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Cambodia’s image problem

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A Cambodian man reads the English-language newspaper Cambodia Daily in Phnom Penh on September 4, 2017. TANG CHHIN SOTHY / AFP

Cambodia’s image problem

In opening remarks at a recent event, Secretary of State at the Ministry of Foreign Affairs and International Cooperation Luy David said information can be a double-edged sword.

He told a European Institute of Asian Studies (EIAS) briefing seminar that the media has unfairly presented Cambodia as a nation where one could step on landmines, become a victim of robberies, not feel safe, see pathetic and suppressed people, or receive poor quality tourism services when that is not the reality.

“Information can surely enhance better understanding, but at the same time, it can also ruin trust and confidence when it is channelled in the wrong direction and for a pre-set agenda. Cambodia is a case in point on how information is being misinterpreted worldwide,” he said.

Giving an example, David said a CNN report retraced the steps of women who were interviewed for a 2013 documentary. “The report initially gave the online headline ‘Cambodian girls sold for sex by their mothers’, but in fact, it featured ethnic Vietnamese women,” he said.

While the headline was later changed, he said the damage was already done as the media stirred up sensational news that contributed to a negative perception of Cambodia that would be extremely hard to change.

David said in Europe “the main reason for misperception is the readiness to believe that Cambodia should be judged with the highest standards possible after European nations assisted – some also used the word “invested” – in Cambodia’s democracy and development for decades”.

“But Cambodia, like other former colonies in Asia and Africa, received independence around 60 years ago. We didn’t have any economic or industrial structure and no adequate public services."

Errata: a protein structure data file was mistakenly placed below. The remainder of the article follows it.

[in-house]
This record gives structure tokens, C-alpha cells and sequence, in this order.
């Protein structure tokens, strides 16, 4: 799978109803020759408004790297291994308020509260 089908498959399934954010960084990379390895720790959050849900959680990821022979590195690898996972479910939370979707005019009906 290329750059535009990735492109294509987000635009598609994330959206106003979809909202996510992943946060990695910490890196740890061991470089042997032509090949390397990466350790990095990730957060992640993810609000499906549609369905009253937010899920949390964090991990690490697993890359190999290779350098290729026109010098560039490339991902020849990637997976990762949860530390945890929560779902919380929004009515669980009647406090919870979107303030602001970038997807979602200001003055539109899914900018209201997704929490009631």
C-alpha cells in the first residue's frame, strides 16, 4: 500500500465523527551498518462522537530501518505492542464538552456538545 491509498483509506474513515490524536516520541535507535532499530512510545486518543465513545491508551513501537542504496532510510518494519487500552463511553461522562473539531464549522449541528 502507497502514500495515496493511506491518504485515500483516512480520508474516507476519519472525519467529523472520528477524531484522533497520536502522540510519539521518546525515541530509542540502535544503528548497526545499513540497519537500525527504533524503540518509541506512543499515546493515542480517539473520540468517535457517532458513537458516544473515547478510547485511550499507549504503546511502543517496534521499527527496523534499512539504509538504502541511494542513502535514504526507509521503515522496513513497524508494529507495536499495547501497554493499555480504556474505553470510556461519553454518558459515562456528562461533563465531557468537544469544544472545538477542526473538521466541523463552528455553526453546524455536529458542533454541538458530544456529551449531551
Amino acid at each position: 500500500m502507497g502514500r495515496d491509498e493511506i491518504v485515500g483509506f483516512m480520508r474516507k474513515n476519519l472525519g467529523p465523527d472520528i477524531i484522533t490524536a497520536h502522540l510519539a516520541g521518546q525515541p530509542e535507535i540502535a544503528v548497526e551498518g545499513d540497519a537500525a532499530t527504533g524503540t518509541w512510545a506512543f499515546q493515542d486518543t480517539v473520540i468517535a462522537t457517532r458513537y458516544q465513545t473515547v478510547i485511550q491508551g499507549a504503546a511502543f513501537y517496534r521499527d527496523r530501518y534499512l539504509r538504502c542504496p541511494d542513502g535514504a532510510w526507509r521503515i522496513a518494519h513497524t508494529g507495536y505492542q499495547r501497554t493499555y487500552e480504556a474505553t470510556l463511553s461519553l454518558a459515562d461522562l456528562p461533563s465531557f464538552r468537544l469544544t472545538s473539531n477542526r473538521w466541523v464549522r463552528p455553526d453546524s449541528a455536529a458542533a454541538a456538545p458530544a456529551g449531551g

“Worse, scarce human resources had been almost wiped out by a genocidal [Khmer Rouge] regime, leaving the whole society broken by a culture of violence, and socially fragmented through competing ideologies and a low level of education,” he said.

On the dismantling of the Cambodia National Rescue Party, he asked: “If we did not have adequate evidence to justify what we did, why would we risk the criticism and threats we face today?

“The Cambodian government is a victim of injustice because we have never seen any public criticism or reprimand against a handful of politicians who styled themselves with insulting, defaming populist, ultra-nationalist, racial hatred and xenophobia,” he said.

He also said when expelling an NGO that for a year refused to meet the administrative requirements of the law, it became a massive attack on freedom of association, ignoring the thousands of law-abiding NGOs who operate in Cambodia without problems.

“And when just one privately owned media entity is shut down because it refuses to pay its tax obligations, the event was characterised as a massive attack on press freedoms."

“Again, the hundreds of newspapers, dozens of radio stations, TV channels, and social media that are currently working in full freedom, even when they are strongly opposed to the government, are ignored,” he said.

David also said the government sought the EU’s help to work with it to deliver very concrete actions to address land rights, labour rights and child labour. “The government is committed to adopting, with the support of the EU, a time-binding action plan to solve these long-standing issues.

On the July 29 elections, he said the government is committed to making it a democratic success. One new party announced that 60 percent of its 261 eligible candidates are former members of the court-dissolved CNRP, highlighting the openness of the upcoming polls, he said.

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